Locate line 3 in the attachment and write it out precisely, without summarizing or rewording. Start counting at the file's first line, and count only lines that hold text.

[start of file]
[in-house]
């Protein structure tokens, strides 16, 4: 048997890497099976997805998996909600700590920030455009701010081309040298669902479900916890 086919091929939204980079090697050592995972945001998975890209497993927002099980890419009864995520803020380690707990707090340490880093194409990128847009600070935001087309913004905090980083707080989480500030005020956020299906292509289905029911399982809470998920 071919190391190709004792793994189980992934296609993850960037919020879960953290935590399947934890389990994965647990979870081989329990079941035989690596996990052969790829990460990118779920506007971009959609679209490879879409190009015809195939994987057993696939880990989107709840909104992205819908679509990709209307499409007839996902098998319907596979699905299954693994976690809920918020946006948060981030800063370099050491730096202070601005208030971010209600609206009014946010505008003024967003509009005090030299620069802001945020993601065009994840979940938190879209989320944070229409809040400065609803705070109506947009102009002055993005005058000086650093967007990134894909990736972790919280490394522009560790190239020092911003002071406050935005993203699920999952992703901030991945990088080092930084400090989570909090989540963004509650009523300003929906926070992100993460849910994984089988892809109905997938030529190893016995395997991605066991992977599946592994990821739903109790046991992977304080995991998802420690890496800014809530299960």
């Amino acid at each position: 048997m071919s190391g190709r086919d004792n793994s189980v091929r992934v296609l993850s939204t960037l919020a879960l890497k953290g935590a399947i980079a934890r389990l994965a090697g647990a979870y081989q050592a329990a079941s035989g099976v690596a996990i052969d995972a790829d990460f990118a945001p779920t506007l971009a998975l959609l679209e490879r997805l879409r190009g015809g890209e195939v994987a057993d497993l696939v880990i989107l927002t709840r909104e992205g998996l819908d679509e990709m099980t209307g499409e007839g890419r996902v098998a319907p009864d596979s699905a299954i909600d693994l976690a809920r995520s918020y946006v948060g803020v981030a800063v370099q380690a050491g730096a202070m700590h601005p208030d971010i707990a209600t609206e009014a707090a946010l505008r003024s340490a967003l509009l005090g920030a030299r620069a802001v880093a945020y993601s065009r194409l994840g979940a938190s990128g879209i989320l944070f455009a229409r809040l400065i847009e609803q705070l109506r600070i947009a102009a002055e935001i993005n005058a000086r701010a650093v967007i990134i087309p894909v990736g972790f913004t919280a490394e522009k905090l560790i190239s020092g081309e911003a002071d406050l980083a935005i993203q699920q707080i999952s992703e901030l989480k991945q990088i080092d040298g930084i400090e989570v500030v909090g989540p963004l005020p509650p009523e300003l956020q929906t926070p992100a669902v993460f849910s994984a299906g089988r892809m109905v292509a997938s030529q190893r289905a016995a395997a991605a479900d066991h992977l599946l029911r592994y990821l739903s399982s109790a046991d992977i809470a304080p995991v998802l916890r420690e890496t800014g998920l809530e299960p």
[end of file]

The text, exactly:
């Amino acid at each position: 048997m071919s190391g190709r086919d004792n793994s189980v091929r992934v296609l993850s939204t960037l919020a879960l890497k953290g935590a399947i980079a934890r389990l994965a090697g647990a979870y081989q050592a329990a079941s035989g099976v690596a996990i052969d995972a790829d990460f990118a945001p779920t506007l971009a998975l959609l679209e490879r997805l879409r190009g015809g890209e195939v994987a057993d497993l696939v880990i989107l927002t709840r909104e992205g998996l819908d679509e990709m099980t209307g499409e007839g890419r996902v098998a319907p009864d596979s699905a299954i909600d693994l976690a809920r995520s918020y946006v948060g803020v981030a800063v370099q380690a050491g730096a202070m700590h601005p208030d971010i707990a209600t609206e009014a707090a946010l505008r003024s340490a967003l509009l005090g920030a030299r620069a802001v880093a945020y993601s065009r194409l994840g979940a938190s990128g879209i989320l944070f455009a229409r809040l400065i847009e609803q705070l109506r600070i947009a102009a002055e935001i993005n005058a000086r701010a650093v967007i990134i087309p894909v990736g972790f913004t919280a490394e522009k905090l560790i190239s020092g081309e911003a002071d406050l980083a935005i993203q699920q707080i999952s992703e901030l989480k991945q990088i080092d040298g930084i400090e989570v500030v909090g989540p963004l005020p509650p009523e300003l956020q929906t926070p992100a669902v993460f849910s994984a299906g089988r892809m109905v292509a997938s030529q190893r289905a016995a395997a991605a479900d066991h992977l599946l029911r592994y990821l739903s399982s109790a046991d992977i809470a304080p995991v998802l916890r420690e890496t800014g998920l809530e299960p």